Eclipse Delivers for Dynamic Languages and AJAX

 
 
By Darryl K. Taft  |  Posted 2007-03-06 Email Print this article Print
 
 
 
 
 
 
 

At its annual EclipseCon developer conference, the Eclipse Foundation announces advancements in its support for dynamic languages and Asynchronous JavaScript and XML.

SANTA CLARA, Calif.—The Eclipse Foundation has announced three new project milestones that extend the Eclipse platform to better support dynamic languages and AJAX (Asynchronous JavaScript and XML). The three projects include the Eclipse DLTK (Dynamic Language Toolkit), the Eclipse RAP (Rich AJAX Platform), and the Eclipse ATF (AJAX Toolkit Framework). These projects provide innovative new Eclipse-based technology to be utilized by AJAX developers and developers using dynamic languages such as Python, Ruby and Tcl, said Mike Milinkovich, executive director of the Eclipse Foundation. At the EclipseCon conference here, which runs March 5-8, the Eclipse Foundation announced that the Eclipse DLTK extends the Eclipse platform to other dynamic computer languages, such as Python, Ruby and Tcl. And DLTK provides the frameworks and components, such as debugging and interactive console, code indexing and refactoring, to simplify the task of adding support for dynamically typed languages to Eclipse, foundation officials said.
The initial release of DLTK is available and provides support for Tcl. Future releases will have support for Ruby and Python. More information can be found at www.eclipse.org/dltk.
"Eclipse is an important part of the Cisco development tool strategy and we have plans to expand its use as a development tool," said Ed Warnike, a software engineer at Cisco, in a statement. "We have and will continue to contribute to the DLTK project, specifically to the Tcl, in support of several thousand engineers at Cisco and elsewhere who are using this technology." The Eclipse RAP project provides a run-time enabling organizations to build rich AJAX-enabled Internet applications. RAP extends the existing Eclipse RCP by adding a series of frameworks that allow developers to quickly create AJAX applications, Eclipse officials said. Based on Eclipse RCP technologies, this new initiative will let organizations use a common component model and platform to build both rich desktop applications and rich browser-based applications. The first milestone release of RAP is now available. More information can be found at www.eclipse.org/rap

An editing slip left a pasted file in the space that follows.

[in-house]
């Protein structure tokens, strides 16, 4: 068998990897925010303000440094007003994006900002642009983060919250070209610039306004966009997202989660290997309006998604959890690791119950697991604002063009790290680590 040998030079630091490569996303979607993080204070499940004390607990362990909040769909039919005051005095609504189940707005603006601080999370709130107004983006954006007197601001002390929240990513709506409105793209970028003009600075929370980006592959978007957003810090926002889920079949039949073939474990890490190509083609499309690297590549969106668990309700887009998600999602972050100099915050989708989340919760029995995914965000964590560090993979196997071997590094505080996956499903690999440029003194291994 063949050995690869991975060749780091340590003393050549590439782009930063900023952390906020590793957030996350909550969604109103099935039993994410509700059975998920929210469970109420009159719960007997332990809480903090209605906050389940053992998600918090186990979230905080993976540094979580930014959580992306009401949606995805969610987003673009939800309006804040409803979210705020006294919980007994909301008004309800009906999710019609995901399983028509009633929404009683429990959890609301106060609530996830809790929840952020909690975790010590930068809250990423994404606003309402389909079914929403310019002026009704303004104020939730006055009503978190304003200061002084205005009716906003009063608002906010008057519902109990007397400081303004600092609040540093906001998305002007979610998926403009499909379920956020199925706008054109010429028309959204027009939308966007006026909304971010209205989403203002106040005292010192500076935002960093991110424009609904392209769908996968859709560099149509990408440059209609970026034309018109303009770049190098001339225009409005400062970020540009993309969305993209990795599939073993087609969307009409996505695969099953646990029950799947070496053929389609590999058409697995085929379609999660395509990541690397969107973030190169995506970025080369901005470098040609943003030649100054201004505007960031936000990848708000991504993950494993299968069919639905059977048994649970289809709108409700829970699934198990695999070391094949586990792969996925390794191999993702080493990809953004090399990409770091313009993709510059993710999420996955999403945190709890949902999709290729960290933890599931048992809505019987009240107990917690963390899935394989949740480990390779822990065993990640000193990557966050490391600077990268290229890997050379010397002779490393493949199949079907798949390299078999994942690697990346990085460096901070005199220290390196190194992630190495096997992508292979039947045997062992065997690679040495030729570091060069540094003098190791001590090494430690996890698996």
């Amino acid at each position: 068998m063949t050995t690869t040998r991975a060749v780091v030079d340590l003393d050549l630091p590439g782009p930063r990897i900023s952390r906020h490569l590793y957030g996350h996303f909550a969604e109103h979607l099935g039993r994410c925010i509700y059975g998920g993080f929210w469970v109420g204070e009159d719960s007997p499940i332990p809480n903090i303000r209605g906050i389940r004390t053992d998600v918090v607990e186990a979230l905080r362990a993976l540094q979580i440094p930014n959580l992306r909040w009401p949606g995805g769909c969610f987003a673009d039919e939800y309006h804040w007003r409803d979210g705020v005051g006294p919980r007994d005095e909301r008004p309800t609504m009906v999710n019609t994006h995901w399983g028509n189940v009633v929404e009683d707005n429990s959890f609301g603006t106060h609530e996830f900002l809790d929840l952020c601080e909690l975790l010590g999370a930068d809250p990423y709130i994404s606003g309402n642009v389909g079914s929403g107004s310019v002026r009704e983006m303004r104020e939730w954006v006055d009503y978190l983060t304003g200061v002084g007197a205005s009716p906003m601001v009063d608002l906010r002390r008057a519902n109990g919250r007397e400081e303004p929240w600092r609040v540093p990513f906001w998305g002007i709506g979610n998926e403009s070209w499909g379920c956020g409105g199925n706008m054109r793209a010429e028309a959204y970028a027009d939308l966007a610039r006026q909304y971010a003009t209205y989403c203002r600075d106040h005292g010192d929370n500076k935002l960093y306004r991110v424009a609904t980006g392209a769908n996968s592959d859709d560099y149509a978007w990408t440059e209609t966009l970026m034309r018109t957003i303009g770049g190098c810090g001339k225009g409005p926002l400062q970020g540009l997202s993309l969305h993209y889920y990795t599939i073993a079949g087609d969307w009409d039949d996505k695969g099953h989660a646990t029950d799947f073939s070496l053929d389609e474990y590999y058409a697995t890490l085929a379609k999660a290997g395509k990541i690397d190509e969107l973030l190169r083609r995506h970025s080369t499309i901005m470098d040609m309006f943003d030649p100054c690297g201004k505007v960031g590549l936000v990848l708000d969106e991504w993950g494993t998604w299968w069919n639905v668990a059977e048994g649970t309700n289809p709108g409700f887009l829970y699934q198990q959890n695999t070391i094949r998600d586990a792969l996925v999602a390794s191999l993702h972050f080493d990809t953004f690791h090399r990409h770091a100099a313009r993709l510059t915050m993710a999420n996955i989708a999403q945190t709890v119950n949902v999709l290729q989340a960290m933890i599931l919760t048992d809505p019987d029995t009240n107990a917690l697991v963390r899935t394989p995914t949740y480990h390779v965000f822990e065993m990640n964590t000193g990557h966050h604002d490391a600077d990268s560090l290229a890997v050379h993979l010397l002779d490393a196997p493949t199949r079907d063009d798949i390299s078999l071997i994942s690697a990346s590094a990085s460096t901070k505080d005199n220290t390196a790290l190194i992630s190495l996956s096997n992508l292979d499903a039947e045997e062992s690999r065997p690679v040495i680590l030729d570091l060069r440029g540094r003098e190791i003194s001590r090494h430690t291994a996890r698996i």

Innoopract Informationssysteme, of Karlsruhe, Germany, is the lead on the RAP project. Last month, Innoopract announced a deal with 1&1 Internet, a leading multinational Web hosting company, for 1&1 to contribute development resources and its open-source JavaScript-based GUI Framework Qooxdoo to the project.. "RAP allows us to build the next generation of our products with full AJAX capabilities, the productivity we are used to from rich-client development, and without the need to write complex JavaScript," said Ludwig Neer, chief technology officer of CAS Software, a CRM vendor also based in Karlsruhe. "By using Eclipse as a platform we get a consistent development model that is all Java and can be used for rich clients, AJAX clients and even for server-side implementations." The Eclipse ATF project provides the tools and frameworks for building an AJAX IDE (integrated development environment). ATF makes it easy for developers to build, debug and deploy their AJAX applications. It includes a variety of components, including a JavaScript debugger that supports debugging of local and network files and tools for inspecting running AJAX applications. Eclipse ATF supports a number of the more popular AJAX frameworks, including Dojo, Rico and Zimbra. The latest available download of ATF provides support for Mac OS X, in addition to existing Windows and Linux support. More information can be found at www.eclipse.org/atf. "Nexaweb has incorporated ATF into our Nexaweb Studio, a visual drag-and-drop environment for developing enterprise AJAX applications," said Coach Wei, CTO of Nexaweb Technologies, in a statement. Check out eWEEK.coms for the latest news, reviews and analysis in programming environments and developer tools.
 
 
 
 
Darryl K. Taft covers the development tools and developer-related issues beat from his office in Baltimore. He has more than 10 years of experience in the business and is always looking for the next scoop. Taft is a member of the Association for Computing Machinery (ACM) and was named 'one of the most active middleware reporters in the world' by The Middleware Co. He also has his own card in the 'Who's Who in Enterprise Java' deck.
 
 
 
 
 
 
 

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